Travel: Visit Ontario - The Beauty Within
By Sandra Fletcher
Canada is known around the world for great natural beauty: from the Rocky Mountains in Alberta to the grasslands of Saskatchewan and the Pacific shoreline of British Columbia to the cliffsides of Newfoundland. Sometimes in the big cities in Ontario we forget that our own province has a wealth of natural beauty to discover. We’ve compiled a list of some gorgeous locations for you to consider.
Pelee Island is located in the south of Lake Erie and it is the southern-most point in all of Canada. When you reach the island by ferry, there is so much to do and see! Walk from the Bird Observatory or through the Nature Preserve. Take a winery tour or visit the Kite Museum.
Pelee Island is a great day trip. If you want to stay longer book a bed and breakfast, campsite or cottage and experience a wonderful vacation in a beautiful, relaxing setting (www.pelee.org).
The Elora Gorge
The Elora Gorge is located north of Guelph with the Grand River running through. It’s the perfect getaway for a daytime hike on the trails (they have safety barriers for the faint of heart). The gorge is part of a conservation area and has camping sites available throughout. If you’re up for adventure, they even have white water rafting tours down the gorge all summer! In the fall, the colours of the trees are breathtaking. (www.elora.info / www.grandriver.ca)
Tobermory is located at the very top of the Bruce Peninsula on the shore of Lake Huron and Georgian Bay. One of the most unique things to do in this area is to explore, by scuba diving, over 20 ship wrecks in the bay or the many underwater geological formations. Tobermory is one of the best sites for freshwater diving in all of Canada. While you’re there you can take a hike on the Bruce Trail or take a bike tour along the coastline of Georgian Bay. (www.tobermory.org)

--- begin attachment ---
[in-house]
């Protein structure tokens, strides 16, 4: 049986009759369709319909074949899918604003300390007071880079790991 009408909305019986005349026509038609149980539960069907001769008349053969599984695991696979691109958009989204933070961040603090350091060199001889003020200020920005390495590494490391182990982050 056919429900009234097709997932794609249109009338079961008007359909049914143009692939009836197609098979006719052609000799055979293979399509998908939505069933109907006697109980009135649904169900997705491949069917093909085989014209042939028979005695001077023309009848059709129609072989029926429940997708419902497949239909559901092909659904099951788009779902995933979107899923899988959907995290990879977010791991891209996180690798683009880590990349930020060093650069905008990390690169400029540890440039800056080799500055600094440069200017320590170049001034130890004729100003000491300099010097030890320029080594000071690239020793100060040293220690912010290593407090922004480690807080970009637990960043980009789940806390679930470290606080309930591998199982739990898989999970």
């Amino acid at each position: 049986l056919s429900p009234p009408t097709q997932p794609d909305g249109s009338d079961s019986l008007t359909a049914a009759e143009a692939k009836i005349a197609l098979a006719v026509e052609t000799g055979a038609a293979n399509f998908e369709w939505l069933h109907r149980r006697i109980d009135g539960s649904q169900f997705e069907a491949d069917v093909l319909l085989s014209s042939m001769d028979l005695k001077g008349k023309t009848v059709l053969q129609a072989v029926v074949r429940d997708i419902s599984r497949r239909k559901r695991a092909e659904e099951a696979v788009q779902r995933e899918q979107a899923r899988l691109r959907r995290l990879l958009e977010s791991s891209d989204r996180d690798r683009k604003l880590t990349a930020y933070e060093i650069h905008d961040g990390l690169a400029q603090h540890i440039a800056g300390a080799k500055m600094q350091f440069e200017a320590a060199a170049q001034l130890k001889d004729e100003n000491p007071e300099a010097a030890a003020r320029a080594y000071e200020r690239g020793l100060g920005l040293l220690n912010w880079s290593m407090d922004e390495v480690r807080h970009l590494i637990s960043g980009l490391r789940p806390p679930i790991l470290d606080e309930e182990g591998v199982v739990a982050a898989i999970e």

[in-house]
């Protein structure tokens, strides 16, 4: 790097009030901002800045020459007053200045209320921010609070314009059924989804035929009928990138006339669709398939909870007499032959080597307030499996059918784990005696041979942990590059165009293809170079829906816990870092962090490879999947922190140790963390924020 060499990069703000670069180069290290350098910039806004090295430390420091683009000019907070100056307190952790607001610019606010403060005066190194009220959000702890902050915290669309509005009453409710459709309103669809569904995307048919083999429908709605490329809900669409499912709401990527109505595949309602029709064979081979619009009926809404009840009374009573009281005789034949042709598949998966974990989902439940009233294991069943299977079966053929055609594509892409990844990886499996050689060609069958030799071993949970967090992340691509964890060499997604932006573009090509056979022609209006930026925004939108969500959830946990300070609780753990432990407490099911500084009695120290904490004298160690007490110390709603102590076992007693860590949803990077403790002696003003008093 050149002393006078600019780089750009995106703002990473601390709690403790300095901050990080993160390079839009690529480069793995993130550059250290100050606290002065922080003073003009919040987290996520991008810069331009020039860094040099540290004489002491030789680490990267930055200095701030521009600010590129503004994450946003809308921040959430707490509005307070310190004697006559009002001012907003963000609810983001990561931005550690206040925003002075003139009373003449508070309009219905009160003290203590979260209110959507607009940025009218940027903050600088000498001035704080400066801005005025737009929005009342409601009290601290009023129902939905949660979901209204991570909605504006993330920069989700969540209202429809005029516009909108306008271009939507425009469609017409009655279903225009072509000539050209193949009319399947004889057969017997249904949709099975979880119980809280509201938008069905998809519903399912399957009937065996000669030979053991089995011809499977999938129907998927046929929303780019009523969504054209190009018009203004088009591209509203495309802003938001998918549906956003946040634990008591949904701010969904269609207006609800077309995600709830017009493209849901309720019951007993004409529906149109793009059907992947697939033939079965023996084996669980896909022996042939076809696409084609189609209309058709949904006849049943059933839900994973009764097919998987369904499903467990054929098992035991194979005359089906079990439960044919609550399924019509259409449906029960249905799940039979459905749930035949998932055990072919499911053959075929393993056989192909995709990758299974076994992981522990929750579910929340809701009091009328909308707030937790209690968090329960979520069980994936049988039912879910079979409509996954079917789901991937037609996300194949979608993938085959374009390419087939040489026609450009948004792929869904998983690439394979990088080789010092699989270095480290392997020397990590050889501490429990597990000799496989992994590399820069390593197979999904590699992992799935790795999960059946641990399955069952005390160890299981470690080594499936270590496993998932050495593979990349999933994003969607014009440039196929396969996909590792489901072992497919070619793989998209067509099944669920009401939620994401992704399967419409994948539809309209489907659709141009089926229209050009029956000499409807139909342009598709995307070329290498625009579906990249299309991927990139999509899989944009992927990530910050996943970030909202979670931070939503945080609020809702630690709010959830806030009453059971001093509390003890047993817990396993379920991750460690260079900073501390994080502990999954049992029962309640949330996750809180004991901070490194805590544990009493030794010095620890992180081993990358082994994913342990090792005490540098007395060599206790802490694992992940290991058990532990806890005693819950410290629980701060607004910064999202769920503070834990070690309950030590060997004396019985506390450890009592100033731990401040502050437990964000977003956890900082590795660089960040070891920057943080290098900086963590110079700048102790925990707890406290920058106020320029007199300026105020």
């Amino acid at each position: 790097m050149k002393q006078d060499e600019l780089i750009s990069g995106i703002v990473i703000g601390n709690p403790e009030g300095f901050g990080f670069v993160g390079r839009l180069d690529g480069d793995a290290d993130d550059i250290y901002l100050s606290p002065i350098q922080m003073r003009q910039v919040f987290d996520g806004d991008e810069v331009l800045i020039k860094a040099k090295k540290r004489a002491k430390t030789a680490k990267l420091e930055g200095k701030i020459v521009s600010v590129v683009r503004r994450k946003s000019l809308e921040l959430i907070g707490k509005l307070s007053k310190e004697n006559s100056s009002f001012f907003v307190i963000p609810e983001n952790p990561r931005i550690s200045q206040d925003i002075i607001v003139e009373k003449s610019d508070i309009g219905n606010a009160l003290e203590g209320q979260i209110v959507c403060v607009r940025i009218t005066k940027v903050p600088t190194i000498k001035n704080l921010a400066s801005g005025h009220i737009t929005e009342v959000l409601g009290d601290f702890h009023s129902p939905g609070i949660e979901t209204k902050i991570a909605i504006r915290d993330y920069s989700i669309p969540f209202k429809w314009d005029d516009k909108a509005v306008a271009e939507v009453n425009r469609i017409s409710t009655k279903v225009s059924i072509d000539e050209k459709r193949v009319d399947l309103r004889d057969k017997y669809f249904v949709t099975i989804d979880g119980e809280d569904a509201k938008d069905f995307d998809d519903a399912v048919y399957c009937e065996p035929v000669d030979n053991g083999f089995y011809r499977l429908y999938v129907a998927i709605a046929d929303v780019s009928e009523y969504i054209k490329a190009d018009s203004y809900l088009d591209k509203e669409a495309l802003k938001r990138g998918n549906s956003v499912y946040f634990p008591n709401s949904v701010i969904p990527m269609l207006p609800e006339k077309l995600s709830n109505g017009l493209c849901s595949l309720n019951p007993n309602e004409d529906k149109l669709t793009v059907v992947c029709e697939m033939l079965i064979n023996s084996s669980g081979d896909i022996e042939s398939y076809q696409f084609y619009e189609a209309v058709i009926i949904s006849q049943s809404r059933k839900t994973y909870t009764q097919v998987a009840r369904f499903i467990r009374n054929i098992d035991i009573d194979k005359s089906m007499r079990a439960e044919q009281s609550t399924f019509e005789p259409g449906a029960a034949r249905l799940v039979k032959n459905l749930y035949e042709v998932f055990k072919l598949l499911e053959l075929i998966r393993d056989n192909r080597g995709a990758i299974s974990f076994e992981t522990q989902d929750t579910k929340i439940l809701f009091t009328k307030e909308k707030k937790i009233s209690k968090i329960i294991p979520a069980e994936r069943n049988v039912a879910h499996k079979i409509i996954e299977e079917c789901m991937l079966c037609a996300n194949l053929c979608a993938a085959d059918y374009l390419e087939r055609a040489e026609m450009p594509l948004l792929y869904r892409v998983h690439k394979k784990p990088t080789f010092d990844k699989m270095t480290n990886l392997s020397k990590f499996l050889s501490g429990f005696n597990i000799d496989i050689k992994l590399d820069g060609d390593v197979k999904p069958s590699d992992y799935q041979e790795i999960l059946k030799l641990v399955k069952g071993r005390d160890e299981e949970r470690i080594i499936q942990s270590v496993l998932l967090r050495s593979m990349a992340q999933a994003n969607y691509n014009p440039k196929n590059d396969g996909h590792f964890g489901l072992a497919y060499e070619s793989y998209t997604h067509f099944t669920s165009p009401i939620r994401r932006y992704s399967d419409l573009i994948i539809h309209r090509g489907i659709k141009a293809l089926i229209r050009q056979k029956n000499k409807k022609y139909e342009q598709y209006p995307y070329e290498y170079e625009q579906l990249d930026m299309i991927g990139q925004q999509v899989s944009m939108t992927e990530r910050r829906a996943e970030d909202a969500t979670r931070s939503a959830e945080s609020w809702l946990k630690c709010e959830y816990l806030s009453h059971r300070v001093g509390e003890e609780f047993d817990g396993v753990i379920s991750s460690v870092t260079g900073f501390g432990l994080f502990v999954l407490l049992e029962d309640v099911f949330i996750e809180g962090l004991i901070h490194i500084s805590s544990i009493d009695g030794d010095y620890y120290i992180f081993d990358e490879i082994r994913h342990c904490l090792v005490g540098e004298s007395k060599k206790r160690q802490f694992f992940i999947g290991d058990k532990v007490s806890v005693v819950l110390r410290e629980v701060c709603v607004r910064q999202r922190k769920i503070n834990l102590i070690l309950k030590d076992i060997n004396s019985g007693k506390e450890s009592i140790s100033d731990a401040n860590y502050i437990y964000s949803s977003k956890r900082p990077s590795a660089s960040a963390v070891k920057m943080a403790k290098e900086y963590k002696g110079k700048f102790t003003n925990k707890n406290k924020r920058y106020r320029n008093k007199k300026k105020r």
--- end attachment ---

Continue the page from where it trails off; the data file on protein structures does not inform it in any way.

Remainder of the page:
The Bay of Quinte
Ever thought of taking a day to just sit quietly, contemplate life and enjoy fishing in the beauty of a lake? Well, the Bay of Quinte, located near Trenton and Belleville, is a great place to start. Whether you would like to fish from the shore or take out a boat, the area offers fishing all months of the year! That’s right! You can even ice fish on the Bay of Quinte! The area also offers challenging hiking trails, cycling and even golf (for those who like their sports a bit easier.)
Algonquin Park is located about three hours northeast of the GTA and is a wonderful place to visit year round. It is a provincial park and as such, permits are required for all visits to the park. There is camping, fishing, hiking and wilderness to explore – whether for a short day trip or an overnight camping adventure. But be careful – the park warns – it’s black bear territory and you are only a visitor! (www.algonquinpark.on.ca)
Named the “Prettiest Town in Canada”, Goderich offers up not only a well taken care of city, historically significant buildings and houses, but also great natural beauty. It is situated on the shore of Lake Huron where there is a sandy public beach and you can swim in the lake. Down deep beneath the lake there are salt mines and ships come and go in the harbour all day. Stay for the sunset over the lake – it’s beautiful! (www.goderich.ca)
Drive to the North West of Sudbury and up a long winding highway you will find the small city of Elliot Lake. A former mining town, it is now one of the province’s major retirement communities. The town itself is surrounded by over 4,000 small, clear lakes, hills and mountains. You can swim in, fish in or boat on the lakes. There are over 300 km of groomed trails for hiking in and around Elliot Lake. Because Elliot Lake is in the heart of the Canadian Shield, it offers a unique terrain. (www.cityofelliotlake.com)
There are two very different types of trips you can make to Niagara Falls. The first is the wild and crazy Niagara with its tourist grabbing wax museums, casinos, souvenir shops, waterparks and fancy hotels. The second is the quieter version of the visit, exploring the beauty and magnificence of the falls themselves. From Canada you can see the full Horseshoe falls, the Bridal Veil falls and the rough waters of the Niagara River below. To see the water up close, take a ride on the Maid of the Mist, a boat that ventures close to the bottom of the falls. You can also explore Niagara’s beauty from caves beneath the falls on both the US and Canadian sides. It may just be water but it’s a journey, well worth taking. (www.niagarafallstourism.com)
The Toronto Zoo
The Toronto Zoo is the only zoo which arranges its exhibits, both indoors and outside, by continent. Located in Ontario's Rouge Valley (the main entrance is located in Scarborough), the zoo and its more than 5,000 animals inhabit 710 acres of land. Committed to biodiversity, the zoo grows thousands of varieties of plants from around the globe. Many initiatives to support biodiversity are ongoing at the zoo, one of the most recent is the idea to use “green” fuel from the tonnes of animal waste produced each day. Visit the zoo and relax on a trip around the world. (www.torontozoo.com)